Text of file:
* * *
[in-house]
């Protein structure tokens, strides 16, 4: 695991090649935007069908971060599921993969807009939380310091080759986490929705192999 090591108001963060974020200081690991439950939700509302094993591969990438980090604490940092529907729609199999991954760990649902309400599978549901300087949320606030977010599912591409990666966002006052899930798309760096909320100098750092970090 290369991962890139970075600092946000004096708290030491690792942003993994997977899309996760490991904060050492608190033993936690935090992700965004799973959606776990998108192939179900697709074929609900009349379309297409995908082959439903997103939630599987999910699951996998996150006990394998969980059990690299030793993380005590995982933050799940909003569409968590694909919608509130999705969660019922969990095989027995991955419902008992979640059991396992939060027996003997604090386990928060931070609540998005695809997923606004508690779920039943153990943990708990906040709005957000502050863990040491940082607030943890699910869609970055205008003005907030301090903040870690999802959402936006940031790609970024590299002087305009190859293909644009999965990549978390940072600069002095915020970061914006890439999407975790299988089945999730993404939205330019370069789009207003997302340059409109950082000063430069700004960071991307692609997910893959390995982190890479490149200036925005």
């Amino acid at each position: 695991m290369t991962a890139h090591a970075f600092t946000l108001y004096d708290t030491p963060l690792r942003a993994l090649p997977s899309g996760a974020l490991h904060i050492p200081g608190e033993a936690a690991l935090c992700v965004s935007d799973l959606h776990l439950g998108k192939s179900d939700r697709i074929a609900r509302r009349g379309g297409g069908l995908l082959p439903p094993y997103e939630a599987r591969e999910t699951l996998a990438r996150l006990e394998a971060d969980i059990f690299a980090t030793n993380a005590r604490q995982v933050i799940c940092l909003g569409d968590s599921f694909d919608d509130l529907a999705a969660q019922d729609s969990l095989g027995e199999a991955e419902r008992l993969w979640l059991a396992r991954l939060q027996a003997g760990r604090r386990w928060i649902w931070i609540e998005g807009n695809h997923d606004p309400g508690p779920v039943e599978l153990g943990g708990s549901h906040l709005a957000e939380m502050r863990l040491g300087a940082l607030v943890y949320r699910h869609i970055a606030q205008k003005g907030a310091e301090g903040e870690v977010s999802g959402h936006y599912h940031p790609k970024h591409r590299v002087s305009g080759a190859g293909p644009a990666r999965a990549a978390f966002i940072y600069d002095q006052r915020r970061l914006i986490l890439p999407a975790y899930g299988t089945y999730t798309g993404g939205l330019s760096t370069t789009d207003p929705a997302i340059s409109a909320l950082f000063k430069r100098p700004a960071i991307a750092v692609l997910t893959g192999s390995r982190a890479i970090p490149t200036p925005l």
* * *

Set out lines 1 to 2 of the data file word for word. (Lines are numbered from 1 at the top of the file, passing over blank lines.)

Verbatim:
[in-house]
């Protein structure tokens, strides 16, 4: 695991090649935007069908971060599921993969807009939380310091080759986490929705192999 090591108001963060974020200081690991439950939700509302094993591969990438980090604490940092529907729609199999991954760990649902309400599978549901300087949320606030977010599912591409990666966002006052899930798309760096909320100098750092970090 290369991962890139970075600092946000004096708290030491690792942003993994997977899309996760490991904060050492608190033993936690935090992700965004799973959606776990998108192939179900697709074929609900009349379309297409995908082959439903997103939630599987999910699951996998996150006990394998969980059990690299030793993380005590995982933050799940909003569409968590694909919608509130999705969660019922969990095989027995991955419902008992979640059991396992939060027996003997604090386990928060931070609540998005695809997923606004508690779920039943153990943990708990906040709005957000502050863990040491940082607030943890699910869609970055205008003005907030301090903040870690999802959402936006940031790609970024590299002087305009190859293909644009999965990549978390940072600069002095915020970061914006890439999407975790299988089945999730993404939205330019370069789009207003997302340059409109950082000063430069700004960071991307692609997910893959390995982190890479490149200036925005």